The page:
The new security plan that U.S. Secretary of State John Kerry presented to Palestinian President Mahmoud Abbas last week, as part of a future Palestinian state, calls for Israel to maintain a military presence in the Jordan Valley for a period of 10 years, the Palestinian daily Al Ayyam reported Tuesday.
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A senior Palestinian official, who was not identified, told Al Ayyam that the 10-year period was to be used for training and strengthening the Palestinian security forces, before gradually transferring control of the Jordan Valley to them. According to the report, Kerry’s proposal includes an “invisible” Israeli presence at the border crossings between Jordan and the future Palestinian state.
Kerry hinted at this part of the U.S. proposal during his Saturday-night speech at Washington’s Saban Forum, an annual dialogue between Israeli and American leaders sponsored by the Saban Center for Middle East Policy at the Brookings Institution.
“Needless to say, for a period of time this will obviously involve Israeli participation. It has to. But there also have to be objective standards by which we measure the performance … It will take time to train, build, equip and test Palestinian institutions to ensure that they’re capable of protecting Palestinian citizens — their primary responsibility is that — and also of preventing their territory from being used for attacks on Israel,” Kerry said.
The Palestinians are vehemently opposed to Kerry’s security proposal. Al Ayyam characterized Friday’s meeting, in which Kerry presented the plan to Abbas, as “worse than bad.”
Abbas views Kerry’s proposal as a retreat from the proposal drawn up by U.S. Gen. James Jones in the Israeli-Palestinian negotiations of 2007-08.
That plan excluded an Israeli military presence within the borders of the Palestinian state. Instead, a NATO international force, under American command, would be stationed in the Jordan Valley and the rest of the West Bank for an extended period of time to guarantee security.
Abbas believes the Americans have completely embraced Israel’s position regarding the Jordan Valley, the border crossings and control of the air space of a future Palestinian state. Al Ayyam reported that on Sunday Abbas summoned the U.S. Consul General in Jerusalem, Michael Ratney, to a meeting, in which Abbas said the Palestinians are willing to have an international force stationed on the West Bank, but will not agree to the presence of a single Israeli soldier in the territory of the Palestinian state.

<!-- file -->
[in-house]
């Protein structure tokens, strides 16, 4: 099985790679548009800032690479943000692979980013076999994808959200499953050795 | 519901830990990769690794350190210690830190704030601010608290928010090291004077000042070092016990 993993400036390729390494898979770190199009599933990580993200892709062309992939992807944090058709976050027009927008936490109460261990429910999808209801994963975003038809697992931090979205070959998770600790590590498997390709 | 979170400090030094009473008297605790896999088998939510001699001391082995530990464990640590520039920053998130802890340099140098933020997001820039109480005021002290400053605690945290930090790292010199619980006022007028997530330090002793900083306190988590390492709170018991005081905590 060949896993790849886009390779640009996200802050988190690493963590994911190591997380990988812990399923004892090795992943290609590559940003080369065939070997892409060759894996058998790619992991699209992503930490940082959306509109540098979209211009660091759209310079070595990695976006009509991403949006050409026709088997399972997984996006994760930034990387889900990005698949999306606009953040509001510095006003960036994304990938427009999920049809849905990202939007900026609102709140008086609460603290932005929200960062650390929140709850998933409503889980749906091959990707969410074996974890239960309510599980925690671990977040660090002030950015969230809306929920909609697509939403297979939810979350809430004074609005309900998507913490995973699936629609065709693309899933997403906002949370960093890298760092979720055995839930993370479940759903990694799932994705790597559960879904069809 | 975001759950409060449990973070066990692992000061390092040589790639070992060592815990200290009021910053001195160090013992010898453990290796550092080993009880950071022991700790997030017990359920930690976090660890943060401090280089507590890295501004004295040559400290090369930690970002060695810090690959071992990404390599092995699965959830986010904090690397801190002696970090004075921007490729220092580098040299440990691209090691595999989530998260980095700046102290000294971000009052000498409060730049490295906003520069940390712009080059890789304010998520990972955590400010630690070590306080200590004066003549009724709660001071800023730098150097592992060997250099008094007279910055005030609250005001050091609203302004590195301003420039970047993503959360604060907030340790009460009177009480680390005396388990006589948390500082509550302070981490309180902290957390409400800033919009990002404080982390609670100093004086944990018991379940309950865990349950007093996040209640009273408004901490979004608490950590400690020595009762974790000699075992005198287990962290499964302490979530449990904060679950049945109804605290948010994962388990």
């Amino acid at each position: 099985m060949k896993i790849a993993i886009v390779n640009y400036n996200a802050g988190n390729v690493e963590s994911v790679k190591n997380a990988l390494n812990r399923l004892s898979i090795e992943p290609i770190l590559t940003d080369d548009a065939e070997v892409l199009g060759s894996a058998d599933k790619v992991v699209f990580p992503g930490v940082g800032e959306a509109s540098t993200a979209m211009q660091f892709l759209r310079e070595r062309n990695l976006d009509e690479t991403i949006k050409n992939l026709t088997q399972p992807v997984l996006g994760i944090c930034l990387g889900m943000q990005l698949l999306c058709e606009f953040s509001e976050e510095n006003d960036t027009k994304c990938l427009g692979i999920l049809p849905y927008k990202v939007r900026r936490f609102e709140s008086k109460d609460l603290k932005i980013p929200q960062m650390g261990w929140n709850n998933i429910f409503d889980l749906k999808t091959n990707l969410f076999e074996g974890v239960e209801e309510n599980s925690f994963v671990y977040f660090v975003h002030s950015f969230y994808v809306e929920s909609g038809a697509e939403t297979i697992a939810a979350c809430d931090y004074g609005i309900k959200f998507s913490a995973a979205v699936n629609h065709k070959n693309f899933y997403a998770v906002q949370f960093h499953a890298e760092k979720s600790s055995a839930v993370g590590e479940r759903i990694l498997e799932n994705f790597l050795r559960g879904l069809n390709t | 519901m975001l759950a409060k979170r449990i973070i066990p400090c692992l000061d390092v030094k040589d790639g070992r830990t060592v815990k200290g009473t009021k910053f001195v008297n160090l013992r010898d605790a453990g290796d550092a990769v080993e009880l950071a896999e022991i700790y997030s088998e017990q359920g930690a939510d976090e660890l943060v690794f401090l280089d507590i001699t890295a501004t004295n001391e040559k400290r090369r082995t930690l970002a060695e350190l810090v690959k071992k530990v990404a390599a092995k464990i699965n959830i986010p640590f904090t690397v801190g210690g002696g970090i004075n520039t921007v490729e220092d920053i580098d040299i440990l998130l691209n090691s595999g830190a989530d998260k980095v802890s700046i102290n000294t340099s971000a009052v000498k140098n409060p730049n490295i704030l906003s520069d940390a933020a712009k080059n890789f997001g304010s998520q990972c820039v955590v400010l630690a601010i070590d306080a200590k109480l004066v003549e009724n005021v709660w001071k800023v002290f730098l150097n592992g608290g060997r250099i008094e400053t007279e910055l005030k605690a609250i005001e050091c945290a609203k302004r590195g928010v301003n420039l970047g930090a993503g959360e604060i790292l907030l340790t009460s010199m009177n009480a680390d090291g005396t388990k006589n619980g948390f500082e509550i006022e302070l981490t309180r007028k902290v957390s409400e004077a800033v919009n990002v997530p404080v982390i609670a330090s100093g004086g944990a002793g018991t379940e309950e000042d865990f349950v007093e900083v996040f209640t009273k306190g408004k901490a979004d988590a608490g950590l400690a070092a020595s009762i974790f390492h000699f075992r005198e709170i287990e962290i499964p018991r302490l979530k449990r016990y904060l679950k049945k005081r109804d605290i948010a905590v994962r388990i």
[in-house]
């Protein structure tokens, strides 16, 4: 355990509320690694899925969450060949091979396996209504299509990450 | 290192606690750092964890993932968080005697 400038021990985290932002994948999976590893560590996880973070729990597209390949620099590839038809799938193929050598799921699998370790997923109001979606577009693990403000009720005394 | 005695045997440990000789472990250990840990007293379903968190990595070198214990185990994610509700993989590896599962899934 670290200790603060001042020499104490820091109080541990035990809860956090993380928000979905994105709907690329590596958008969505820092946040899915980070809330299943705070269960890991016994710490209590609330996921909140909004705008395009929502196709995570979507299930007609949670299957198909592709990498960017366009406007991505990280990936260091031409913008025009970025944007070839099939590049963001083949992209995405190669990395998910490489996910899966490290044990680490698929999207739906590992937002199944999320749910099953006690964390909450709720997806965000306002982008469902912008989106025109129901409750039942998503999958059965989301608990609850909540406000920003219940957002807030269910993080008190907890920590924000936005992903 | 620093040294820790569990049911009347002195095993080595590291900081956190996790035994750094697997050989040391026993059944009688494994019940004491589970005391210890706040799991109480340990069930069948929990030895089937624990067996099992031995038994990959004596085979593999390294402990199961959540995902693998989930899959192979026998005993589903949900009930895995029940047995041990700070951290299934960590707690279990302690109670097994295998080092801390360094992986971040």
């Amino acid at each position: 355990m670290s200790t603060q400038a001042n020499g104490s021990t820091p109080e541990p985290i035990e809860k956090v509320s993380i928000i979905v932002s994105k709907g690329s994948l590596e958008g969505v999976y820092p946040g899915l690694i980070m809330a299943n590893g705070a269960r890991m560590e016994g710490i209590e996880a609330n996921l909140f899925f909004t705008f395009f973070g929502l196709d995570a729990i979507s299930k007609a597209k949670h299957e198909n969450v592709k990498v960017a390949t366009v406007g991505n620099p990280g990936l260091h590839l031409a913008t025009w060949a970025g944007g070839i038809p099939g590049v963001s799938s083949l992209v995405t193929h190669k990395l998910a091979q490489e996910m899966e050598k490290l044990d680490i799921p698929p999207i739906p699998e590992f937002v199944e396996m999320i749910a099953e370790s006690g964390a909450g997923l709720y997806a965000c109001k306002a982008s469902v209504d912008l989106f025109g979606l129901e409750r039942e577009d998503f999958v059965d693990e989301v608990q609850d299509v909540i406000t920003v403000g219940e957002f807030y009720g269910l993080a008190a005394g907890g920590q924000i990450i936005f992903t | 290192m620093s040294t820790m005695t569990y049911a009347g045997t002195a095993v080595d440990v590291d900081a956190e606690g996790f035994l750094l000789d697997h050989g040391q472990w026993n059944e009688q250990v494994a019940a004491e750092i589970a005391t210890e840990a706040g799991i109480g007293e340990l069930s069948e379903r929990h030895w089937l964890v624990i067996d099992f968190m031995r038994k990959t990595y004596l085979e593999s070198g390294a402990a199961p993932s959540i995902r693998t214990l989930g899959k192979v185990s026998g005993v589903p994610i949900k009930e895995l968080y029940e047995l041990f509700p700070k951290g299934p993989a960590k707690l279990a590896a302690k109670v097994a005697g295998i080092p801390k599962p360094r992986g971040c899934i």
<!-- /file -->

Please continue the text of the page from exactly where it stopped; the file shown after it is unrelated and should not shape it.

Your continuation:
Despite Palestinian opposition and Israeli reservations regarding the U.S. proposal, Kerry is not giving up. He is scheduled to return to the region on Thursday. He will meet separately with Abbas and with Prime Minister Benjamin Netanyahu for additional discussions on the details of the security proposal.
Kerry met in Washington on Monday with the chief Israeli and Palestinian negotiators, Justice Minister Tzipi Livni and Saeb Erekat, respectively, and the U.S. envoy to the peace process, Martin Indyk. At the meeting Kerry was briefed on the progress in the negotiations.
Livni, Erekat and Indyk attended the Saban Forum in Washington over the weekend, and on Sunday the three negotiators met twice. In the past two and a half weeks the negotiating teams met five times, alternating the location between Jerusalem and Jericho. Nevertheless, there is still a wide gap between the Palestinian and Israeli positions. Netanyahu even went so far as to say on Monday that despite the optimism expressed by Washington, the parties are not at the brink of signing a final-status agreement.